77. seathom play says:

If Alice, Bob and Charlie are getting paid for this work, I'd say fire Charlie, he only helps to get the job done 9 minutes faster than if Alice and Bob worked alone! What a slacker.

78. Steve Zelaznik says:

They need to make it clear that this task can be completed in parallel, for example painting a room or shoveling a sidewalk.

79. Johnny Facchin says:

I did it my head and it took me like a minute but I came up with 1 hour and 50 minutes…close

80. Priyam Dey says:

Why is this Question considered hard
We used to solve same type of Q in class 7 and we could figure it out even at that time

81. Nascha Lecter says:

What? It's just simultaneous equation. Plus, is working with more people for one chore can make it done faster?

82. ken kennedy says:

This is a trick question. Every manager knows that it will take as many hours as there are left in the day.

83. Rohan Gupta says:

me : *solves the problem by looking at the thumbnail in my mind *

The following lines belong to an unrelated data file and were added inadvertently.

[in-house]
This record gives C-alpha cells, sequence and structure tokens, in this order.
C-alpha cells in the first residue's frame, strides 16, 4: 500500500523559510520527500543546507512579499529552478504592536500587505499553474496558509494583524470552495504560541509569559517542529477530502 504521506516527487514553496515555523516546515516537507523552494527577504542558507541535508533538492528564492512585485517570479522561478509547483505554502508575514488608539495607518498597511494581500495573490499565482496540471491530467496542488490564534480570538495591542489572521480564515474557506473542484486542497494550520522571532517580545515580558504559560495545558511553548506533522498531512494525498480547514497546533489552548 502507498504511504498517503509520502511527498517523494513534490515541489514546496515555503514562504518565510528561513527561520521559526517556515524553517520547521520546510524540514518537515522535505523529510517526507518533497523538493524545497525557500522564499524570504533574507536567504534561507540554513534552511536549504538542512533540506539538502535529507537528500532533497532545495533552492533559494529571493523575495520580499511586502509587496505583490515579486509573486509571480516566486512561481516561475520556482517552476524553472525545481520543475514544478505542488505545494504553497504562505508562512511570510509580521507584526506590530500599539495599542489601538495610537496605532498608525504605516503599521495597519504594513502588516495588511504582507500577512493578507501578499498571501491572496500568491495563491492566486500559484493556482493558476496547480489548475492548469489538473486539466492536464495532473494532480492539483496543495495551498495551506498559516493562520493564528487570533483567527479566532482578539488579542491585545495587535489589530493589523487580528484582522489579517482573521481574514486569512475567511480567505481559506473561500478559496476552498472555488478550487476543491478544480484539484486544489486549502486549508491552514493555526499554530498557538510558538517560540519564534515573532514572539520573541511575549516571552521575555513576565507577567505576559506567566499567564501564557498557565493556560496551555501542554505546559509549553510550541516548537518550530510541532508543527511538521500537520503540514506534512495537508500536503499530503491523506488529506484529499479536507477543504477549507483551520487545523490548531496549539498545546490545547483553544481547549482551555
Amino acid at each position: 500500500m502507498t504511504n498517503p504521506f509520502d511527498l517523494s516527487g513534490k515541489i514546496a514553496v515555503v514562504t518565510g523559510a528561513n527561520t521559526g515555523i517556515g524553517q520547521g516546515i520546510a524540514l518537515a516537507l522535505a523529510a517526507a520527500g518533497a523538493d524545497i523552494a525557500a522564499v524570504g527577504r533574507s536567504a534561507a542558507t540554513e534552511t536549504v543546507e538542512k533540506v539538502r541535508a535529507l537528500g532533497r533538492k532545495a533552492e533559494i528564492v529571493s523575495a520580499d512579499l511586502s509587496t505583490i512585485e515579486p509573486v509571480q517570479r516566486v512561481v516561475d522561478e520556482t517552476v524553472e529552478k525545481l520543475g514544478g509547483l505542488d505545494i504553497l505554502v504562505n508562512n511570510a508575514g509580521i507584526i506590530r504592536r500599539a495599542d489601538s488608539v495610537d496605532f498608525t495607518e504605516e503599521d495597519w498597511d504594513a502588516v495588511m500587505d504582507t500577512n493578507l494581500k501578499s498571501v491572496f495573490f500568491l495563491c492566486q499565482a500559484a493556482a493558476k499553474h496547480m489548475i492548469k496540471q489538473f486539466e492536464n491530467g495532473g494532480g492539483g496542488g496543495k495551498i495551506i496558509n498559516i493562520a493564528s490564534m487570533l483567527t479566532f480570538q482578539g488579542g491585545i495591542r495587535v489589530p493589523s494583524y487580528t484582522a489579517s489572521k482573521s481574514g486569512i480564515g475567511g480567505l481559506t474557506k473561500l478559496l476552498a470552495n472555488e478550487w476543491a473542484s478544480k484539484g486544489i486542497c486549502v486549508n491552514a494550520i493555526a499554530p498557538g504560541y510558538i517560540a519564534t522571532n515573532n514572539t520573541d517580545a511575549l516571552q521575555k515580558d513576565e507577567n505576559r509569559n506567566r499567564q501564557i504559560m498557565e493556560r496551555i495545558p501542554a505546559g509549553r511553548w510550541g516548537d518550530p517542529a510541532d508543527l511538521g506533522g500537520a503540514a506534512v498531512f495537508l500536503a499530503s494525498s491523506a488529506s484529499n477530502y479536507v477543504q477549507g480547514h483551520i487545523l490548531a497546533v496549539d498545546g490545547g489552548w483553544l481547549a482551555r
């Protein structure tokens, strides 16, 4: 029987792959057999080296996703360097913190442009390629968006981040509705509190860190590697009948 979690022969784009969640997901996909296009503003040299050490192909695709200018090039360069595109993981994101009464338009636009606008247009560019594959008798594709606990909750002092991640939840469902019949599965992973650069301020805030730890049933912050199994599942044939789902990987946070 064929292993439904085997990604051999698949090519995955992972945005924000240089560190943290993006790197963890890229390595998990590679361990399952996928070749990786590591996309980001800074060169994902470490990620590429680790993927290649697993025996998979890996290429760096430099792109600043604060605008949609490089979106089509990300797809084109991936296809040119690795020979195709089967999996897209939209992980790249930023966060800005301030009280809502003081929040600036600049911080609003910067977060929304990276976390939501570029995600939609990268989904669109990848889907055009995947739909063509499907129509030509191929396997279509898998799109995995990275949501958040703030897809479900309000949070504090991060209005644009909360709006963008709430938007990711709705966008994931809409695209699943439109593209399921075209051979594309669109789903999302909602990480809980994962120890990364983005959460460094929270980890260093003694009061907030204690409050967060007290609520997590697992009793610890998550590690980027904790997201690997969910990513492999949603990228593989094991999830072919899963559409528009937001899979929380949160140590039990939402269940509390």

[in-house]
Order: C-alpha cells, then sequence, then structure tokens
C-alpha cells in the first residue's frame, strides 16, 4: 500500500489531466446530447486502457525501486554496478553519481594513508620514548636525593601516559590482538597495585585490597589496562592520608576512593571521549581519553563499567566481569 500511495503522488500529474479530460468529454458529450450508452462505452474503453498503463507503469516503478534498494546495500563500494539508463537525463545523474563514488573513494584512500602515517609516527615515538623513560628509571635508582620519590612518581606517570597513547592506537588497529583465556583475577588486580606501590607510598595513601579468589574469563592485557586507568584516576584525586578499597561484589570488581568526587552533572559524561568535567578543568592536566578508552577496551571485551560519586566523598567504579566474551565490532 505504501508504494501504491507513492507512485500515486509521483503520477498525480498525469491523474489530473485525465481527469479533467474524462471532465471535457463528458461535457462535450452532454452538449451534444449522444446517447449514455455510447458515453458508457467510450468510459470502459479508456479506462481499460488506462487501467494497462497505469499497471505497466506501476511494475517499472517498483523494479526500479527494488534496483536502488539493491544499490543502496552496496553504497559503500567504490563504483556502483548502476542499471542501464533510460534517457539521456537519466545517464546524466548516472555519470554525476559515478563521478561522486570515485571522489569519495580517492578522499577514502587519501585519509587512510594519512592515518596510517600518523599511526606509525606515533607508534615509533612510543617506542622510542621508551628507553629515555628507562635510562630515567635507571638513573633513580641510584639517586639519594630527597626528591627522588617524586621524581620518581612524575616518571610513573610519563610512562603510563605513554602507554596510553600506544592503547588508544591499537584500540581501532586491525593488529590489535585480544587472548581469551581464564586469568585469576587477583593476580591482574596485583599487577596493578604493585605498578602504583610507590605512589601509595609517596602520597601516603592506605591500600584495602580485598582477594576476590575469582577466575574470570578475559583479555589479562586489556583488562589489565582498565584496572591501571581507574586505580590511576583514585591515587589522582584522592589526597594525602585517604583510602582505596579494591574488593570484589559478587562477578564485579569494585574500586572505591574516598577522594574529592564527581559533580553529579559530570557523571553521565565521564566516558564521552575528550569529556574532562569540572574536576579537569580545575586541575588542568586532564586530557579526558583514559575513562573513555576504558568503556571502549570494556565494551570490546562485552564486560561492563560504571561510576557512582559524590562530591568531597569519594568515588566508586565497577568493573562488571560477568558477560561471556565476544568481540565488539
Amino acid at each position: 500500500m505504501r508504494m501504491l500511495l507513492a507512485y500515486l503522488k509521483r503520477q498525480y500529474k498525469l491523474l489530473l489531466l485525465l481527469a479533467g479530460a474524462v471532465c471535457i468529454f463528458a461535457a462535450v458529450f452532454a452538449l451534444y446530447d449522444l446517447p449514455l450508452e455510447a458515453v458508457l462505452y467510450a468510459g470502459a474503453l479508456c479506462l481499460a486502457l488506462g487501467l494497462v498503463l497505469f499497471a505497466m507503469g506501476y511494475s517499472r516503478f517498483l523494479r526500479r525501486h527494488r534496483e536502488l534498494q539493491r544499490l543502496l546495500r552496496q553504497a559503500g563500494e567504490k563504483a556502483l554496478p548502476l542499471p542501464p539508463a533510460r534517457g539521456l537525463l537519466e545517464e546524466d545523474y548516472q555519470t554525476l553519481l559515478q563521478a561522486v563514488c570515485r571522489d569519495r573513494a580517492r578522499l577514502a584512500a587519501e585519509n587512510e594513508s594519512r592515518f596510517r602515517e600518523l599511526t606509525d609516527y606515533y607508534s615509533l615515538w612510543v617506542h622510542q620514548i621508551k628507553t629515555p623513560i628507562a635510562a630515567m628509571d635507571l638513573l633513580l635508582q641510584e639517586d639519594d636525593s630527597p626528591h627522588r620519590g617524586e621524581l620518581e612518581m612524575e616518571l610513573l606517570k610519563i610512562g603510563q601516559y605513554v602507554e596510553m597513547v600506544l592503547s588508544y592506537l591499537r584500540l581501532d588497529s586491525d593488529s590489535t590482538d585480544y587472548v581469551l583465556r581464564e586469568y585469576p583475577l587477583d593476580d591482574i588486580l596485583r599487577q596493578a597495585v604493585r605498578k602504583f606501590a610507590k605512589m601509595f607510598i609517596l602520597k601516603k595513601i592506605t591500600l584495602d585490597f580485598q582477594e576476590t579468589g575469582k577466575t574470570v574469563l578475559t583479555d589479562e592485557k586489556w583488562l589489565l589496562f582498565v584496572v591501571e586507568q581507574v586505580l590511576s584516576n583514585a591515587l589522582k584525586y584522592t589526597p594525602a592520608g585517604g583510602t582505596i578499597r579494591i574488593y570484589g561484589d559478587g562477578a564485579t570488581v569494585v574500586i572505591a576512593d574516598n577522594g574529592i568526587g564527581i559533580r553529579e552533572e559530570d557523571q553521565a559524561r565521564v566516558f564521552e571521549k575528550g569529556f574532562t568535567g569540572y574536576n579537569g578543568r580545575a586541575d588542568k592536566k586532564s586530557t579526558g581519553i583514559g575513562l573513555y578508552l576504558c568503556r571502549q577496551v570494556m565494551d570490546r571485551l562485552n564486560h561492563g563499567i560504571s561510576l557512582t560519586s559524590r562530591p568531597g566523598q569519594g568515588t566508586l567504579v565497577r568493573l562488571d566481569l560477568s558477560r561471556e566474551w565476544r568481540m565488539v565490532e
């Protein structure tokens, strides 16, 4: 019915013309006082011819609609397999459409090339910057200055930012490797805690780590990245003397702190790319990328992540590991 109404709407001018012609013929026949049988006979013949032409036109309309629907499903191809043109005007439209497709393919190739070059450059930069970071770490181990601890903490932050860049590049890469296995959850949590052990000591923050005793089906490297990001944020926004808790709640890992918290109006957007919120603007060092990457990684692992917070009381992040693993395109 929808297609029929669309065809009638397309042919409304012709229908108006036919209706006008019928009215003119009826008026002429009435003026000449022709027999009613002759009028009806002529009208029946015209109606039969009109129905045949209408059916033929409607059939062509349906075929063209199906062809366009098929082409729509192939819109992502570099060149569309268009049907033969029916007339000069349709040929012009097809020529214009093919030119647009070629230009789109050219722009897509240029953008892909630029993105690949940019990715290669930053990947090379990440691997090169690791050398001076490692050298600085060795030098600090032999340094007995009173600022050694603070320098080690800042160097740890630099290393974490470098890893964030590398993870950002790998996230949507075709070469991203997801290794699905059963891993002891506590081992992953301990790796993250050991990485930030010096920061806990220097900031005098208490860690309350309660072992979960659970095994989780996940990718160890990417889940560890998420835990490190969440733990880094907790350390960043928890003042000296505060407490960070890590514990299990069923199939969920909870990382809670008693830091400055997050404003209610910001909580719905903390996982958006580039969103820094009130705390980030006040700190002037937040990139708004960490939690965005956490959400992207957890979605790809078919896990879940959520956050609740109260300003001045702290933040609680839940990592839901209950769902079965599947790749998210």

me : Where is my medal ?

84. The Next says:

I m not a college student. But I made the same mistake 🤨

85. Bhupinder Kaurhut says:

“Too many cooks spoil the broth”
So more people completing the job in more time can be true in some cases.

86. Markandey Kumar says:

Here is the more easier method ☺️
Let's suppose 'T' time taken by all to complete work when working together.
Then part of work done by (A+B) = T/2 ……..eqn(1)
Similarly part of work done by (A+C) = T/3……. eqn(2)
AND
Part of work done by pair (B+C) = T/4…….(eqn)
Since once we add above parts of work we get twice of work done because
(A+B)+(A+C)+(C+B)=2(A+B+C)
So on adding parts of work done by individual pairs in T time we got following equation
(T/2) + (T/3) + (T/4) = 2
T × (13/12) = 2
T = 2×12/13
T = 24/13
T = 1Hour 51 min.